It’s an excellent problem to have. Choosing where to go to study is a freedom not afforded to very many people. Of course, the cost of studying abroad and sometimes even the effort it takes to organise can also be great enough to put off people who do have the chance.
But studying abroad can be a lot cheaper than people realise. Admittedly, popular study destinations such as the United Kingdom or the United States can get very expensive, but there are quality university experiences to be had across the globe. Here are just a few we’ve found.
There are lots of things to consider when it comes to paying for university. Where to live, what to study, what are wage expectations like, and so much more. In brief, the sheer number of variables makes it difficult to accurately list cheap places to study. That is also why various resources will maintain that completely different countries and even continents will be home to the most cost-effective universities.
But we can notice general trends when looking for cheap places to study:
1. English speaking countries tend to cost more
2. Countries with lower GDP tend to cost less
3. Although many popular countries maintain free education, the cost of living can be very high
With these broad trends, we can see that South-eastern and Central Africa, South Asia, parts of South America and Eastern Europe are all relatively cheap. So whereabouts provides both a good education while still remaining cheaper than most places? We’ve taken a look at each of these areas and tried to find somewhere in each that has these qualities.
Universities in Africa can be very cheap indeed, and we have picked Kenya as a representative for being both exceptionally cheap, as well as a fascinating place in which to study.
Nairobi, for example, is the third biggest city in Africa and is still growing. Kenya itself is known as the ‘cradle of humanity’, a moniker represented in the country’s rich and full culture.
Most courses are taught in English and are very comprehensive. Many students travel to Kenya for a year or more, often for charitable reasons, or just to explore the rich environments, meeting incredibly kind and generous people along the way.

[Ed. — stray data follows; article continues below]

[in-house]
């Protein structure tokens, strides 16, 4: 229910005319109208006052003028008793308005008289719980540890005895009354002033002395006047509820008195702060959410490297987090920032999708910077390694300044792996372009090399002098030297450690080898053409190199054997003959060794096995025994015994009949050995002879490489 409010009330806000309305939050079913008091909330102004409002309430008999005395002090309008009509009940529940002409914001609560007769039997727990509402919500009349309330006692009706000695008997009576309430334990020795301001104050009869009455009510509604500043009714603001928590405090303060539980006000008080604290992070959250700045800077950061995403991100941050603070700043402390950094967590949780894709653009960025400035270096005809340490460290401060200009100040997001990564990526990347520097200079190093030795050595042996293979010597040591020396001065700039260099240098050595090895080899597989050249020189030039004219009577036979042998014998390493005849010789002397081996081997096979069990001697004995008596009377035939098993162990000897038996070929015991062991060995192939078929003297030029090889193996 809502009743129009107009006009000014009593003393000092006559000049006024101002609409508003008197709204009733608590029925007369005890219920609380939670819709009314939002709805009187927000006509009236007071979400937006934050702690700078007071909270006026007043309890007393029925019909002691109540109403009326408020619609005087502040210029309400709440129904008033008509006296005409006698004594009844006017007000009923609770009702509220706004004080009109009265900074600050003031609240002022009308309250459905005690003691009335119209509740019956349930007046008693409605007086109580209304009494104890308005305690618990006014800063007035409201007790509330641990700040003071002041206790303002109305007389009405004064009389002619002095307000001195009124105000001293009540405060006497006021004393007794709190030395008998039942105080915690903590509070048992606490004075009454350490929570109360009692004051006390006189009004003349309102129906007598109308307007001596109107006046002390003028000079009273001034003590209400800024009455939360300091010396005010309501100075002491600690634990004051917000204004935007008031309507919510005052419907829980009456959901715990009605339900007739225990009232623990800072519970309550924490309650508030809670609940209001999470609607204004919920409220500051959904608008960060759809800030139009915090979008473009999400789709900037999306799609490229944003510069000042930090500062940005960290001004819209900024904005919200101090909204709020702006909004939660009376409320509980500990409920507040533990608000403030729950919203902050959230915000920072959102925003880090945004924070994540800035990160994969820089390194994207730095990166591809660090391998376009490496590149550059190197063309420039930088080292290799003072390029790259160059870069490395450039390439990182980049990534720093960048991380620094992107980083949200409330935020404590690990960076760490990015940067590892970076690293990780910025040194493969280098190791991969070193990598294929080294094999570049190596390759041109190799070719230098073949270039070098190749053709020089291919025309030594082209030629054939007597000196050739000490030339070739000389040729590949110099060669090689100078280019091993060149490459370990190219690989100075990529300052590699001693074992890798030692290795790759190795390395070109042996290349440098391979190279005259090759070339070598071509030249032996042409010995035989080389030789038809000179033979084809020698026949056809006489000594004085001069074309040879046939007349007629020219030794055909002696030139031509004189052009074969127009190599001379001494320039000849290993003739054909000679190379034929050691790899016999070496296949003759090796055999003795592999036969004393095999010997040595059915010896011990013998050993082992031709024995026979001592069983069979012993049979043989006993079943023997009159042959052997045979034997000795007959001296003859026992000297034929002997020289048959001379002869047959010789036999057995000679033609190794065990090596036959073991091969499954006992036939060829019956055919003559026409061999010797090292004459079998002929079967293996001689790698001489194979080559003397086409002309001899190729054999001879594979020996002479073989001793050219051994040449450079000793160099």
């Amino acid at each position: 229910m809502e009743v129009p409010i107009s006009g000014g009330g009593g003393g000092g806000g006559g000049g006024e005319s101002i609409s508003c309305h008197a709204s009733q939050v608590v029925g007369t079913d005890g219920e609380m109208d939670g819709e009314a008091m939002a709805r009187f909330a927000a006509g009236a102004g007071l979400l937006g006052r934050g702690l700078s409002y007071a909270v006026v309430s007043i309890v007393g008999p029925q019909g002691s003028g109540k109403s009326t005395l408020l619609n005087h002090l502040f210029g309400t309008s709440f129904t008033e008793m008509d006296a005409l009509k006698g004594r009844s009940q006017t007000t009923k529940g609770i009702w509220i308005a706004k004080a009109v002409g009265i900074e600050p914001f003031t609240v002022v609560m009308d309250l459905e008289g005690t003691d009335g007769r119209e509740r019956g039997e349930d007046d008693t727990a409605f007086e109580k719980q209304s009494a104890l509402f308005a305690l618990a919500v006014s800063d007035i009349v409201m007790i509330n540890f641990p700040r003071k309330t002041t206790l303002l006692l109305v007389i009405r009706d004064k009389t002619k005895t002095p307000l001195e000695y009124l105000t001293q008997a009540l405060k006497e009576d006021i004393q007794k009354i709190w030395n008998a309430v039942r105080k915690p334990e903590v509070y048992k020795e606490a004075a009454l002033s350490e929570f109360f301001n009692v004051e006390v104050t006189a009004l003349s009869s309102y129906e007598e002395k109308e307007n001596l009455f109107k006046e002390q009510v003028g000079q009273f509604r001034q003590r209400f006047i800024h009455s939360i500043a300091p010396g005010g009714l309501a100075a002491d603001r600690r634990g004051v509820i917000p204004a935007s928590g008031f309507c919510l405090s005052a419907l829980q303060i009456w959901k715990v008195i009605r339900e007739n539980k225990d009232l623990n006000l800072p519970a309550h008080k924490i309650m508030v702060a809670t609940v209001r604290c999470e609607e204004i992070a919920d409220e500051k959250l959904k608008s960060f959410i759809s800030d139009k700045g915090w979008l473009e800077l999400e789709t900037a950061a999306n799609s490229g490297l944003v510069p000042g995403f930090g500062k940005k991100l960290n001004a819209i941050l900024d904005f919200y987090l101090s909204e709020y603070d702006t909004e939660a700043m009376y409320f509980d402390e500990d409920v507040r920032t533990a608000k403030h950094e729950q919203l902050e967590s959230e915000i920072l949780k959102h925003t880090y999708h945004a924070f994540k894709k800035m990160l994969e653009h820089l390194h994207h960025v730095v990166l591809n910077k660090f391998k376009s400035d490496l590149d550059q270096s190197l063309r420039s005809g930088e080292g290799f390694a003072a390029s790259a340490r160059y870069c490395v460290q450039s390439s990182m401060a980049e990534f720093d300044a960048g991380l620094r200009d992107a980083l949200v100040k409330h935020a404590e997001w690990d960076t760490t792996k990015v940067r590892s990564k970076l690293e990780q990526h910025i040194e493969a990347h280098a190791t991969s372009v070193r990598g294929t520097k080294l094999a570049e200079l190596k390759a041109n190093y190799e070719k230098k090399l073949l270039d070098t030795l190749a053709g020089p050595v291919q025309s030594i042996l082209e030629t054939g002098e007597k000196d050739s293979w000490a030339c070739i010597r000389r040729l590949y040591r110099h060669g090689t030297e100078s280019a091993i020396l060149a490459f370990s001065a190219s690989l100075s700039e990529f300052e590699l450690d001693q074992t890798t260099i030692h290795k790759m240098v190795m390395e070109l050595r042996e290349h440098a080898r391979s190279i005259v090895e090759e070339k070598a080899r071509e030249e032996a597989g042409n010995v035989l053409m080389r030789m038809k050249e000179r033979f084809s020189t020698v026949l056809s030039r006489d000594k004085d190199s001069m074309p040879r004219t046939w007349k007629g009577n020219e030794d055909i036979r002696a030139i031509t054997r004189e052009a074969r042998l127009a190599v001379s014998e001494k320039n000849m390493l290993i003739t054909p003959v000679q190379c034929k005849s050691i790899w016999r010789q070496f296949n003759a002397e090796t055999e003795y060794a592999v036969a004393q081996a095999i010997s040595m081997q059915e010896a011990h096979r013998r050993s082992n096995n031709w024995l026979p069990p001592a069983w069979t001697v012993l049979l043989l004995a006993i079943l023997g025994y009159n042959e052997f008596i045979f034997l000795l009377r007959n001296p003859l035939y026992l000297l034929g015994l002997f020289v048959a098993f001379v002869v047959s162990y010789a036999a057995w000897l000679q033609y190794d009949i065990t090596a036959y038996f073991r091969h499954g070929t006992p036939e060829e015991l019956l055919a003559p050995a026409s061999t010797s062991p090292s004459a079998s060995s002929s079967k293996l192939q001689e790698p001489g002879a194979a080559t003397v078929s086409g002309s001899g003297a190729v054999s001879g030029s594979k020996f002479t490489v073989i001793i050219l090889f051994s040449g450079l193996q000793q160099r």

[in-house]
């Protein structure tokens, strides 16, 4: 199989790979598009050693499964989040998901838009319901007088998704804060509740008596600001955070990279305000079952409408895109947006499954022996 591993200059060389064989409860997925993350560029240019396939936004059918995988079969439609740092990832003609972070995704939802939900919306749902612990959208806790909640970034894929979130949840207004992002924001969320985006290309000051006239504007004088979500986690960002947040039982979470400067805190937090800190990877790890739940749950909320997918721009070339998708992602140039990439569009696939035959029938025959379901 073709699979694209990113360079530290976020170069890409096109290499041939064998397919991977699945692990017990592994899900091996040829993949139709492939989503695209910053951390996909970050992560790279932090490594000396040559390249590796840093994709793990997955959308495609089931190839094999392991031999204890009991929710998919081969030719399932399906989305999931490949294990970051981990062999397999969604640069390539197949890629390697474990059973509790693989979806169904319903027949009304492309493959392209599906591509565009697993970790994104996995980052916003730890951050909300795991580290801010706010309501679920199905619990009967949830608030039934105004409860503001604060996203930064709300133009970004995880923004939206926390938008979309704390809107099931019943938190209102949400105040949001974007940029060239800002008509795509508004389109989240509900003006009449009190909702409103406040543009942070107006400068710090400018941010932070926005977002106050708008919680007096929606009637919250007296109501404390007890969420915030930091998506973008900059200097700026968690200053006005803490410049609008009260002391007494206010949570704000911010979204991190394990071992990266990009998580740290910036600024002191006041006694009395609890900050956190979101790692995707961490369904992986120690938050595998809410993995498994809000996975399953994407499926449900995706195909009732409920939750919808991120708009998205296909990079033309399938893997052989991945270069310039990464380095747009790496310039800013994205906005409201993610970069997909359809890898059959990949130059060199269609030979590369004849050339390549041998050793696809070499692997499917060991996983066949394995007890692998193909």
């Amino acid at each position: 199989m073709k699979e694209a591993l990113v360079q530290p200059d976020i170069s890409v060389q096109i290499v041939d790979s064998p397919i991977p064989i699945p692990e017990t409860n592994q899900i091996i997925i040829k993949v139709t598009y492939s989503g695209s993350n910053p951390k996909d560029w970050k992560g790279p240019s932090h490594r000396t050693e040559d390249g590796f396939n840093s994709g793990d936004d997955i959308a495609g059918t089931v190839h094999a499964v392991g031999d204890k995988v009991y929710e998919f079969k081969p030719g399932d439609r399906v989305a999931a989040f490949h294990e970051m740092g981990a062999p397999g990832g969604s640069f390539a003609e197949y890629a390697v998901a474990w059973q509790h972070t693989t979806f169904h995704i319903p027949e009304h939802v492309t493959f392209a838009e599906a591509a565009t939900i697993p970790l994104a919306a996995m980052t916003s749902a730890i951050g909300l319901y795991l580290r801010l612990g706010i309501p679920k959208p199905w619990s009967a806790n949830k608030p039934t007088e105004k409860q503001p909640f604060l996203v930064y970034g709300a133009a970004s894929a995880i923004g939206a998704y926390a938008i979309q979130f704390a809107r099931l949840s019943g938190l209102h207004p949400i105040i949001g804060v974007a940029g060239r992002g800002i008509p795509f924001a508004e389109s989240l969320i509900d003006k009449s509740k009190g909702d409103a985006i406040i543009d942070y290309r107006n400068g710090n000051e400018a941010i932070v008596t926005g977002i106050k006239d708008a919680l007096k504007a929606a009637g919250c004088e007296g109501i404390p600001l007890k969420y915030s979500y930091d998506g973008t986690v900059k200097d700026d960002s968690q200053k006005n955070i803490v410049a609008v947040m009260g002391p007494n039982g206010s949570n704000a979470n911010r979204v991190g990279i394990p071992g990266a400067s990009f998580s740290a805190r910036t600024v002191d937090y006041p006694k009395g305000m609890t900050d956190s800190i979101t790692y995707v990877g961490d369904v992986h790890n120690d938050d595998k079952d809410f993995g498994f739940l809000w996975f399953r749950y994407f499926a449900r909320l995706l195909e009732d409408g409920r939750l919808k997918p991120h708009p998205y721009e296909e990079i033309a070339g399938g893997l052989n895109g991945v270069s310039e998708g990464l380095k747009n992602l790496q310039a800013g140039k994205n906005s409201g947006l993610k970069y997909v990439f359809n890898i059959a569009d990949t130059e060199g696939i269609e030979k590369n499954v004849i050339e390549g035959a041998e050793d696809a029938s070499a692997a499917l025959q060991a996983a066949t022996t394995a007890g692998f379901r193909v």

India represents South Asia on this list, a cheap but enriching place to live.
India has typically been seen as a country that sends students to other countries rather than accepting their own, but that trend is steadily changing. With one of the largest economies in the world, India’s education sector is now catching up, encouraging both home students and those from abroad to its shores.
It is also possible to study in English here, and its engineering and technology courses are particularly well renowned.
Argentina is marked by its low living costs, good quality of education and relatively cheap course fees. Over 90,000 people come here to study every year. They can’t be wrong can they?
Eastern Europe is a very cost effective way to study in Europe, if that is what you are after. Romania, Serbia, the Czech Republic, Ukraine, Bulgaria, even Russia all offer very cheap university and living costs.
We have chosen Poland here as it is currently going through a strong economic growth, is a large country with much to explore, has fewer visa demands than most of the surrounding countries, is very central and offers great transfer links to the rest of Europe and has a rich cultural heritage dating back over 1000 years.
We made the point earlier that many countries with free education generally cost more in terms of living costs, rent, things like that. Sweden, Germany and Norway all fit into this category. Finland isn’t quite free for international students, there is a small base charge of around $1000 per year, but the living costs are so small compared to those other places, it is certainly worth taking a look at.